Wednesday, the 27th of July, and time for Shelf Control once again! Shelf Control is a weekly feature hosted by Lisa at Bookshelf Fantasies, and celebrates the books waiting to be read on your TBR piles/mountains. To participate, all you do is pick a book from your TBR pile, and write a post about it–what its about, why you want to read it, when you got it, and such. If you participate, don’t forget to link back to Lisa’s page, and do also leave your links in the comments below as I’d love to check out your picks as well!
Today’s pick is a book by an author I’ve read and enjoyed before, but only read one book by so far–Seven Gothic Tales (1934) by Isak Dinesen. Isak Dinesen or Karen Blixen, Baroness Karen Christenze von Blixen-Finecke was a Danish author best known for her autobiographical work, Out of Africa about her time living in Kenya. Born in Copenhagen to writer and army officer Wilhelm Dinesen, she was second oldest in a family of three sisters and two brothers. After her father’s death she was educated by her maternal family. In 1914 she moved with her fiance to Kenya where they were married. She began writing while still in Kenya, but pursued it in earnest only on her return to Denmark where she published her first book Seven Gothic Tales, followed some years later by Out of Africa. She went on to write several other books, many of which were published posthumously.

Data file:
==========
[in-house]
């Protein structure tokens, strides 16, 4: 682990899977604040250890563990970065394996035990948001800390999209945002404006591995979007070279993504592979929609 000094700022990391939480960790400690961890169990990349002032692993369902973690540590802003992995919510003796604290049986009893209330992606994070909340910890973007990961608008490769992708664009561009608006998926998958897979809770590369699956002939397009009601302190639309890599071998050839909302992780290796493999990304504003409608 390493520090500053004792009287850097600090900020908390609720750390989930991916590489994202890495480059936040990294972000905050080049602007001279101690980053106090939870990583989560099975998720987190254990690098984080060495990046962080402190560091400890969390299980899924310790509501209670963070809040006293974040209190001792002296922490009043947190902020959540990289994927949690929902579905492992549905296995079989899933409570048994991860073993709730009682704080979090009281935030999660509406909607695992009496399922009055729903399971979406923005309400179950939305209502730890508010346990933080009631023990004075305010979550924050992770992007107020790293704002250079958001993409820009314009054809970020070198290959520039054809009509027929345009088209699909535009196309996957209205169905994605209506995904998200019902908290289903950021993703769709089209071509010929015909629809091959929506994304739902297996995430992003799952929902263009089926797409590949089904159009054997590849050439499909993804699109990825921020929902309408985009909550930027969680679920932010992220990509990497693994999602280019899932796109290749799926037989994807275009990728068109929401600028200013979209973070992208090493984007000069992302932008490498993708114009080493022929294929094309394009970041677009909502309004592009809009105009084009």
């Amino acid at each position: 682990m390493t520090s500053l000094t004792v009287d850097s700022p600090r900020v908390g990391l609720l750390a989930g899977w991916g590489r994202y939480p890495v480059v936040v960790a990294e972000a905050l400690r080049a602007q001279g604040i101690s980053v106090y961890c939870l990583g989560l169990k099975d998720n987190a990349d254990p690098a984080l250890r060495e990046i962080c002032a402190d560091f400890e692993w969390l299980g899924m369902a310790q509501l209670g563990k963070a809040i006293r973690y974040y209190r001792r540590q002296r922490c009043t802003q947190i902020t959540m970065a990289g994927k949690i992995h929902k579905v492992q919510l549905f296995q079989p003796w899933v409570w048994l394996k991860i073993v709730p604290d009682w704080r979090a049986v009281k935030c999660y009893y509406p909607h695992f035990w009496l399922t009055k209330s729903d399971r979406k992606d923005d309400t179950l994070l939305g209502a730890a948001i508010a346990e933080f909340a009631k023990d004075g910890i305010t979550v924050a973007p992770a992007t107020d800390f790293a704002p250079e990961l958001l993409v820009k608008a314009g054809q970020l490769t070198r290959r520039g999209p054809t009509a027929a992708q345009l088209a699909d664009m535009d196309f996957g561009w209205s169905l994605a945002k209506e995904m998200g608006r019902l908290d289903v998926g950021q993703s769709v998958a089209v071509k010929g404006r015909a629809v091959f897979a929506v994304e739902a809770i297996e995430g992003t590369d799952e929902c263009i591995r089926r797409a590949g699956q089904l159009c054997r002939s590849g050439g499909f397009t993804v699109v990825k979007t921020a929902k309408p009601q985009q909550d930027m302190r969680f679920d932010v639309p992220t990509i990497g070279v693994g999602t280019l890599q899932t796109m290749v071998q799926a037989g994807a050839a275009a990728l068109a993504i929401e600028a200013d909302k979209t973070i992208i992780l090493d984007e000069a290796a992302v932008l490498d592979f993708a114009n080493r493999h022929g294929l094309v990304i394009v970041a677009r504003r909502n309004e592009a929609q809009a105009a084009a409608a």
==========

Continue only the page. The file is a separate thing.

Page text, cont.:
Seven Gothic Tales, her first book, is a collection of short stories (though not all that short), set mostly in the nineteenth century and concerned with a range of themes from the aristocracy to legitimacy and self-delusion. They are said to combine romantic and supernatural elements with narrative irony.
Having read and really enjoyed Out of Africa, especially her lyrical descriptions and the fact that despite not being all PC she does bring out injustices against people and animals, I was keen to explore more of her work. There is I know a second volume of memoirs, Shadows on the Grass, but when I came across Seven Gothic Tales, being fiction, I thought these would be interesting to explore.
Have you read these or any others by Dinesen? Which ones and how did you like them? Looking forward to your thoughts!